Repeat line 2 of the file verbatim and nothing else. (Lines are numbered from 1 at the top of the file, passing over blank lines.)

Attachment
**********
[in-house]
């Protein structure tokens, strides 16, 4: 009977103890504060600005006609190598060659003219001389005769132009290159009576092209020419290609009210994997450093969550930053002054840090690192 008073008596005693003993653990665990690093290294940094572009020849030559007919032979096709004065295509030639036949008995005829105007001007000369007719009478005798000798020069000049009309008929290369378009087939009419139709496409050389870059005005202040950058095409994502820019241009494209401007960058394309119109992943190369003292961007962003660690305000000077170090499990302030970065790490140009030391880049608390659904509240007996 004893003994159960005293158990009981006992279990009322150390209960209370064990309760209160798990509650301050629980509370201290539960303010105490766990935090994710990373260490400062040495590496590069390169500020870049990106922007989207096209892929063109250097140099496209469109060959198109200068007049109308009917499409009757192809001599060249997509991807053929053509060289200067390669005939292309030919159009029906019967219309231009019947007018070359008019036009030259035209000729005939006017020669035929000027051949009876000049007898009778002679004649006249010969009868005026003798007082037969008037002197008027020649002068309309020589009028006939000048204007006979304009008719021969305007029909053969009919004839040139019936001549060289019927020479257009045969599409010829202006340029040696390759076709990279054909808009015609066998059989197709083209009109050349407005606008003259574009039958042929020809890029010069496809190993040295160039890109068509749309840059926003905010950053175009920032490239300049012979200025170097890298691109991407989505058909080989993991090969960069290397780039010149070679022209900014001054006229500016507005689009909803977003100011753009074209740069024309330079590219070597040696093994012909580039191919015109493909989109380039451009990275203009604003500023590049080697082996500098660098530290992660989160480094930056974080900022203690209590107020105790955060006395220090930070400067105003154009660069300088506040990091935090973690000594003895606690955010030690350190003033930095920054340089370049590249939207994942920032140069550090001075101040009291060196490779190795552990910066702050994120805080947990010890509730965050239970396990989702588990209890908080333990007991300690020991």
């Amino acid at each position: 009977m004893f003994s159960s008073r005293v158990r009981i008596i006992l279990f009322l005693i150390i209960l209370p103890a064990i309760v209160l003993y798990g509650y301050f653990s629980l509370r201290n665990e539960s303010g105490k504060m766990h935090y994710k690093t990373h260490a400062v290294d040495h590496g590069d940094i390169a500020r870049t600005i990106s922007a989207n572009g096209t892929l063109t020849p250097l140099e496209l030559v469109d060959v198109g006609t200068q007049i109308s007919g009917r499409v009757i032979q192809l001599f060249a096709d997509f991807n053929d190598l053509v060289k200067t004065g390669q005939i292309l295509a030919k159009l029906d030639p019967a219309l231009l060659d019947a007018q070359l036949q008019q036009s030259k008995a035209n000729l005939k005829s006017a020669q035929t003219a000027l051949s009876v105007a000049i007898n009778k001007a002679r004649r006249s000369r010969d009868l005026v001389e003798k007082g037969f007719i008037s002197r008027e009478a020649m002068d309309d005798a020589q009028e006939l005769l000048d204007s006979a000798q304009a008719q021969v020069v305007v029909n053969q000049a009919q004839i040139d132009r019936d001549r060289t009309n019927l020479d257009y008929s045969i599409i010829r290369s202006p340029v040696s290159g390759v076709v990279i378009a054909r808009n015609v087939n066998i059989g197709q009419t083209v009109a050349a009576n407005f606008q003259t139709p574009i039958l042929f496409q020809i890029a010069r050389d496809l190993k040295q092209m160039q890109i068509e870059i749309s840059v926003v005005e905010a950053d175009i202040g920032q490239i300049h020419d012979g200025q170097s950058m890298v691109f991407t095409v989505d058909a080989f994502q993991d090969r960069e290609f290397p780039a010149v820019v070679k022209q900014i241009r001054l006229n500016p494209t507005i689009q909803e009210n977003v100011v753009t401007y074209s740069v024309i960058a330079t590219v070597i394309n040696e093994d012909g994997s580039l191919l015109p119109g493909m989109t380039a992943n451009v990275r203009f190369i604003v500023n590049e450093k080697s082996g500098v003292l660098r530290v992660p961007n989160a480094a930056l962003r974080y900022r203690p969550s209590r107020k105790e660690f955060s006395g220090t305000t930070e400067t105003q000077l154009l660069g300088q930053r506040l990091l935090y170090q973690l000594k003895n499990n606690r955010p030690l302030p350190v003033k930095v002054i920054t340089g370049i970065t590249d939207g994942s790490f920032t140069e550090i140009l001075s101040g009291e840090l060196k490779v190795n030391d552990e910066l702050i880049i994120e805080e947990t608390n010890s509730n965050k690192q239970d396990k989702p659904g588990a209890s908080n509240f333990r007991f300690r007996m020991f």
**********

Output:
């Protein structure tokens, strides 16, 4: 009977103890504060600005006609190598060659003219001389005769132009290159009576092209020419290609009210994997450093969550930053002054840090690192 008073008596005693003993653990665990690093290294940094572009020849030559007919032979096709004065295509030639036949008995005829105007001007000369007719009478005798000798020069000049009309008929290369378009087939009419139709496409050389870059005005202040950058095409994502820019241009494209401007960058394309119109992943190369003292961007962003660690305000000077170090499990302030970065790490140009030391880049608390659904509240007996 004893003994159960005293158990009981006992279990009322150390209960209370064990309760209160798990509650301050629980509370201290539960303010105490766990935090994710990373260490400062040495590496590069390169500020870049990106922007989207096209892929063109250097140099496209469109060959198109200068007049109308009917499409009757192809001599060249997509991807053929053509060289200067390669005939292309030919159009029906019967219309231009019947007018070359008019036009030259035209000729005939006017020669035929000027051949009876000049007898009778002679004649006249010969009868005026003798007082037969008037002197008027020649002068309309020589009028006939000048204007006979304009008719021969305007029909053969009919004839040139019936001549060289019927020479257009045969599409010829202006340029040696390759076709990279054909808009015609066998059989197709083209009109050349407005606008003259574009039958042929020809890029010069496809190993040295160039890109068509749309840059926003905010950053175009920032490239300049012979200025170097890298691109991407989505058909080989993991090969960069290397780039010149070679022209900014001054006229500016507005689009909803977003100011753009074209740069024309330079590219070597040696093994012909580039191919015109493909989109380039451009990275203009604003500023590049080697082996500098660098530290992660989160480094930056974080900022203690209590107020105790955060006395220090930070400067105003154009660069300088506040990091935090973690000594003895606690955010030690350190003033930095920054340089370049590249939207994942920032140069550090001075101040009291060196490779190795552990910066702050994120805080947990010890509730965050239970396990989702588990209890908080333990007991300690020991």